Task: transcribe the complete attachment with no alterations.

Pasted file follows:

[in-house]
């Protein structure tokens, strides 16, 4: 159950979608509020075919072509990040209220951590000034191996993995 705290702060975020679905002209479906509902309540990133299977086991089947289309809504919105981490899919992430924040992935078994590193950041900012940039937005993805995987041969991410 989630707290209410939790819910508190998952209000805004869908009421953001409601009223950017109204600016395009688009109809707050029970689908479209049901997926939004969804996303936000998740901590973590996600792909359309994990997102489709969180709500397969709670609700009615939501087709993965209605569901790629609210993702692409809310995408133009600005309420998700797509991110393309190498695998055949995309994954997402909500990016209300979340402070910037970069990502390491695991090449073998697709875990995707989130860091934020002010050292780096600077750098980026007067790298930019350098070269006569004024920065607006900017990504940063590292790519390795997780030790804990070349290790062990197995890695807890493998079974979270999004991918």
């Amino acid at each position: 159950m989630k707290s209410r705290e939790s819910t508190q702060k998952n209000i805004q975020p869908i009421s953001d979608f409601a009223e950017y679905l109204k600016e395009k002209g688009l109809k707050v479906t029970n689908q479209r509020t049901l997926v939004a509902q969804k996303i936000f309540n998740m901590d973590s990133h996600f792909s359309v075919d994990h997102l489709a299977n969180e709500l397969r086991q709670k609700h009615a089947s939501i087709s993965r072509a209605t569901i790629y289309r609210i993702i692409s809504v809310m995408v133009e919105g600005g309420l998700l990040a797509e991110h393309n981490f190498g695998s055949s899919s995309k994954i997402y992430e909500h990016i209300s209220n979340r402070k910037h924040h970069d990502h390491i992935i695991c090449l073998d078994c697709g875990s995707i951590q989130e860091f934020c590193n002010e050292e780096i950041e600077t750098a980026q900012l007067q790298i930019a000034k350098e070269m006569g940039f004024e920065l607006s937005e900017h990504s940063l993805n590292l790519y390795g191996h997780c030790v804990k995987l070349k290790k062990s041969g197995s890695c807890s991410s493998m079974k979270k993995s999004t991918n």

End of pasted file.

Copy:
[in-house]
């Protein structure tokens, strides 16, 4: 159950979608509020075919072509990040209220951590000034191996993995 705290702060975020679905002209479906509902309540990133299977086991089947289309809504919105981490899919992430924040992935078994590193950041900012940039937005993805995987041969991410 989630707290209410939790819910508190998952209000805004869908009421953001409601009223950017109204600016395009688009109809707050029970689908479209049901997926939004969804996303936000998740901590973590996600792909359309994990997102489709969180709500397969709670609700009615939501087709993965209605569901790629609210993702692409809310995408133009600005309420998700797509991110393309190498695998055949995309994954997402909500990016209300979340402070910037970069990502390491695991090449073998697709875990995707989130860091934020002010050292780096600077750098980026007067790298930019350098070269006569004024920065607006900017990504940063590292790519390795997780030790804990070349290790062990197995890695807890493998079974979270999004991918």
């Amino acid at each position: 159950m989630k707290s209410r705290e939790s819910t508190q702060k998952n209000i805004q975020p869908i009421s953001d979608f409601a009223e950017y679905l109204k600016e395009k002209g688009l109809k707050v479906t029970n689908q479209r509020t049901l997926v939004a509902q969804k996303i936000f309540n998740m901590d973590s990133h996600f792909s359309v075919d994990h997102l489709a299977n969180e709500l397969r086991q709670k609700h009615a089947s939501i087709s993965r072509a209605t569901i790629y289309r609210i993702i692409s809504v809310m995408v133009e919105g600005g309420l998700l990040a797509e991110h393309n981490f190498g695998s055949s899919s995309k994954i997402y992430e909500h990016i209300s209220n979340r402070k910037h924040h970069d990502h390491i992935i695991c090449l073998d078994c697709g875990s995707i951590q989130e860091f934020c590193n002010e050292e780096i950041e600077t750098a980026q900012l007067q790298i930019a000034k350098e070269m006569g940039f004024e920065l607006s937005e900017h990504s940063l993805n590292l790519y390795g191996h997780c030790v804990k995987l070349k290790k062990s041969g197995s890695c807890s991410s493998m079974k979270k993995s999004t991918n």